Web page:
Alabama’s arrival at SEC Media Days is always a highly anticipated event, but coming off a 44-16 loss to Clemson in the national title game in back in January has drawn even more attention to Saban’s time in Birmingham.

While talking with Paul Finebaum on SEC Network, Saban shared what he thought led the Crimson Tide to falter down the stretch, and in his opinion, it had a lot to do with distracted coaches.

Here’s the interesting exchange between Saban and Finebaum:

Saban: “When the season started, I think we were great. When we won the LSU game, it just seemed like people’s own agendas started to become more important.”

Finebaum: “Coaches or players?”

Saban: “Coaching. We had a lot of guys who wanted to be head coaches at different places. It takes a special person to stay focused on what they have to do now when they have somewhere else that’s awaiting them and they have a responsibility on staffs.”

“I’m not being critical of those people, It’s just very challenging, and we had a lot of that on our staff last year, and I think those relationships with players go a long way to keeping players where they need to be to do the things that need to do – continue to prepare, practice the way they need to practice so that they can continue to improve and get better, and we just didn’t do that very well at the end of last year.”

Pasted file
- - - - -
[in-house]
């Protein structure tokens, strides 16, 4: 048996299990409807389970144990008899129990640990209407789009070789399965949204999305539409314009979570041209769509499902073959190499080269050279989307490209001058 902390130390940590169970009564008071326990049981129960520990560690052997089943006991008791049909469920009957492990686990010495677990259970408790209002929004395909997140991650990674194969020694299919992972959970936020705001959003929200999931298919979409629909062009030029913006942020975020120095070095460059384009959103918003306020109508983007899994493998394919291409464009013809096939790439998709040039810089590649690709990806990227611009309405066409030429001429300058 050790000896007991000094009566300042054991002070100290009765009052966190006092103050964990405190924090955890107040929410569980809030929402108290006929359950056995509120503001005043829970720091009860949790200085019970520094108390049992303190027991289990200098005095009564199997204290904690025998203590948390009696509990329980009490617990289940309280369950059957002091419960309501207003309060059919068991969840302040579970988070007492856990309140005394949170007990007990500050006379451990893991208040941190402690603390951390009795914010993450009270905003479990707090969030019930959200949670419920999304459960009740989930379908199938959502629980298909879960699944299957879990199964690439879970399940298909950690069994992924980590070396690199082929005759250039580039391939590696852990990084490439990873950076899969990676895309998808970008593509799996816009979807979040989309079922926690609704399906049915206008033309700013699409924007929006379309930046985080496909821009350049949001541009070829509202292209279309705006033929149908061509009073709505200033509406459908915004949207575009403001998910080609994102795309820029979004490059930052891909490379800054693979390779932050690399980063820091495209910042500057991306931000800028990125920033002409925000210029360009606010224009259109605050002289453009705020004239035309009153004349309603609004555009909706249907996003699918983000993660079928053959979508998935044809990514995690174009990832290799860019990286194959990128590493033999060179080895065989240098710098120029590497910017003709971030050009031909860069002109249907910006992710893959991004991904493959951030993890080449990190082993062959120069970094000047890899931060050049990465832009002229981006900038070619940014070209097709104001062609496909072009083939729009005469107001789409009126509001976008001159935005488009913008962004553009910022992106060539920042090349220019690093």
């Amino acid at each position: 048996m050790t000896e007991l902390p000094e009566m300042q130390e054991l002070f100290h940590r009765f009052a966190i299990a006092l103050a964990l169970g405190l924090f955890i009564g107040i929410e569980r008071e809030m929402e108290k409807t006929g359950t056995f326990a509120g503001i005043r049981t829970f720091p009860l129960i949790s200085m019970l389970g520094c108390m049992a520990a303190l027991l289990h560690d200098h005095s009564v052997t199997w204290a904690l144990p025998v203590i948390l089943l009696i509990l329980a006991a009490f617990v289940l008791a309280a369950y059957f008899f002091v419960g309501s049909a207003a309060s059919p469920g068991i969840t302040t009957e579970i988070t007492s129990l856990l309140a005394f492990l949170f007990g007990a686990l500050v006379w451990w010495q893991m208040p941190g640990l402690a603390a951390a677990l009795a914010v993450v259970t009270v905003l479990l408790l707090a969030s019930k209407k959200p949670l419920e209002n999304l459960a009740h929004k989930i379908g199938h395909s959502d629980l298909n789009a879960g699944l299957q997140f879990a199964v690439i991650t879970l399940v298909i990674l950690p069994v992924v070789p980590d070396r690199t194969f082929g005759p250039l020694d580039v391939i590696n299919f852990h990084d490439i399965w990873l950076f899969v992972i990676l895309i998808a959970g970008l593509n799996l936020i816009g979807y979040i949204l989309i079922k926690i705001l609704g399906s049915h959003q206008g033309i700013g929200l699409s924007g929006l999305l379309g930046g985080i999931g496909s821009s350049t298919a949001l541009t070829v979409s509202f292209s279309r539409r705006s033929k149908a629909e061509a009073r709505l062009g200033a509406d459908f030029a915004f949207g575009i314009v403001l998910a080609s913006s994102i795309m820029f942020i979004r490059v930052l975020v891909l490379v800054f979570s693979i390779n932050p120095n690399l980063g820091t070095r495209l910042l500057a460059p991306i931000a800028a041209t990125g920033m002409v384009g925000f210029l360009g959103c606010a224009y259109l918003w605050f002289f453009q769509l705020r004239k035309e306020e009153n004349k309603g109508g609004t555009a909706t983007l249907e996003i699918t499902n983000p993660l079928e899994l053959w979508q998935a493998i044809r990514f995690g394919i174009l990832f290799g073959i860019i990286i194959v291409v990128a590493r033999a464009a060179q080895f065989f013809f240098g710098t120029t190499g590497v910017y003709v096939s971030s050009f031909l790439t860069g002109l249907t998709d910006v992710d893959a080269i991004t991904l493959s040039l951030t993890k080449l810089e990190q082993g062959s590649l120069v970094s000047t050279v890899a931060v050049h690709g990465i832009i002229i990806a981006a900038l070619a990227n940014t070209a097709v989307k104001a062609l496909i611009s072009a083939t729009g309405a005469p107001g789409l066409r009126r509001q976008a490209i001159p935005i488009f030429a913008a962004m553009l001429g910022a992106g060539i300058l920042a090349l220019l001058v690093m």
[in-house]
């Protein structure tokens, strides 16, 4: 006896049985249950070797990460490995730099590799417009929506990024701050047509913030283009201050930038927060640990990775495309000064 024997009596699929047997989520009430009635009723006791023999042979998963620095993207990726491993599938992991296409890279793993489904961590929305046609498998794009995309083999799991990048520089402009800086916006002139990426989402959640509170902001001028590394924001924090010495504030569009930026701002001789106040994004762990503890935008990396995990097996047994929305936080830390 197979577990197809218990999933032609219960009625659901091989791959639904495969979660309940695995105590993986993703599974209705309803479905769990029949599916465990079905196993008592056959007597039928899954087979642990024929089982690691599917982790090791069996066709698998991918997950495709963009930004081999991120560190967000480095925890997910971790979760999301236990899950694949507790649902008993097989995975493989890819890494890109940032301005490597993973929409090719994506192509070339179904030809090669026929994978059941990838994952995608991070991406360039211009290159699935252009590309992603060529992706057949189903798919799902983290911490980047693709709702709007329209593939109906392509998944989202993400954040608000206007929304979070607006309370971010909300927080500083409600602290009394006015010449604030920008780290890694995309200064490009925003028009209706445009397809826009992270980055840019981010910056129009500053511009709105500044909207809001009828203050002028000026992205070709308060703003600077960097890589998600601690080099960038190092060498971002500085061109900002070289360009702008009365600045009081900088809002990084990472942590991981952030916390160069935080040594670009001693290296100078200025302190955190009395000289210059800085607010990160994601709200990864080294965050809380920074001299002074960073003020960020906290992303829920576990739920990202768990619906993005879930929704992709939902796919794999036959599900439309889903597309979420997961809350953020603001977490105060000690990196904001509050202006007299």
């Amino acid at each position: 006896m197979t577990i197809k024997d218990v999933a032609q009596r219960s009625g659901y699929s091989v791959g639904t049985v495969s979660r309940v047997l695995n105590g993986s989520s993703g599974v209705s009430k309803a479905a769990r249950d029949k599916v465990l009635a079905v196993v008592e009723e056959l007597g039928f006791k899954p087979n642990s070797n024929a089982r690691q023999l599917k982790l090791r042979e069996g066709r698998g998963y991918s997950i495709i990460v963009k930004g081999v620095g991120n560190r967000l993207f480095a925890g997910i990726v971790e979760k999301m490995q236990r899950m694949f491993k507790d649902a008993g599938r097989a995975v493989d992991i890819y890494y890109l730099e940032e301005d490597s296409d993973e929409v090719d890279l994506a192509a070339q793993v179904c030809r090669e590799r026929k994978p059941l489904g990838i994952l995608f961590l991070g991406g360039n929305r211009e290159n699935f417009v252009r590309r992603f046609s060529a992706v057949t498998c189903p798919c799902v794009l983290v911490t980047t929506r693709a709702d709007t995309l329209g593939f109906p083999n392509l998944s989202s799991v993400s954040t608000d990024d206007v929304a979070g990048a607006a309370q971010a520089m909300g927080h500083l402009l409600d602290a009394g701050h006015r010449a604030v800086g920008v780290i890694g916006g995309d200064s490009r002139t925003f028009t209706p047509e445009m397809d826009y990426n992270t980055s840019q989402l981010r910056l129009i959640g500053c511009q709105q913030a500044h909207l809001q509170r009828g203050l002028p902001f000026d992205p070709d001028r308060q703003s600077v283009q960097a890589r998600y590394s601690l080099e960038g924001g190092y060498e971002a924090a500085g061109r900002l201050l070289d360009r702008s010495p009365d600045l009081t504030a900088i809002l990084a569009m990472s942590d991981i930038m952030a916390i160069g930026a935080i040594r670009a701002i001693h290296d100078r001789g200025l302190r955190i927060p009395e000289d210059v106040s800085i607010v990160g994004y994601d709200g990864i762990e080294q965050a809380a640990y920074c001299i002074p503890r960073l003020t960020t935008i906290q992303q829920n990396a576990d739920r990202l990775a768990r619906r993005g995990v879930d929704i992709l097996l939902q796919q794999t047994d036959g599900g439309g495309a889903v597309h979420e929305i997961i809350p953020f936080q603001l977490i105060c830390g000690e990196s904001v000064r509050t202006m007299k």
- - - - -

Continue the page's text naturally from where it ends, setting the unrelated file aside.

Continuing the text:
Saban, whose assistants are always highly sought after each off season after coaching under him – which we highlighted back in February, was also asked about the high rate of coaching turnover on his staff and if that could be because he might be a hard person to work for.

His answer was both lengthy, and telling.

“I don’t know. You have to ask some of the people that work for me. Always interesting that, you know, they may say that, but then when they get a job and they go do it, they do it exactly like we did it. So, I don’t know.

But we have a difficult job. We have 125 players on our team. They are all adolescents. They need a lot of support. They need a lot of direction. They need a lot of leadership.

Recruiting has become, you know, 24/7 because we’ve created a scenario where we have to recruit constantly because we’re recruiting guys in advance as we move up the recruiting calendar.

So none of this is easy, and, I think when you’re in a position of leadership and you’re trying to make people be accountable and responsible to a standard that’s going to help you continue to have success, that sometimes you have to make people do things that they really don’t want to do that may be in the best interest of the overall organization.

So am I willing to do that? Absolutely. So you have to make a choice and decision: You want to do it right, or you want to make everybody happy?

No different than raising your children. I go through this with Terry when we’re raising our kids. She wanted to make them happy, and I wanted to make them do right.

So I don’t know. I like for them to do right and be happy doing right. That’s what I’d like for them to do. That’s the same thing I like for our coaches.”

Stay tuned to The Scoop for the latest from SEC Media Day and other noteworthy nuggets from other media day events going on around the country.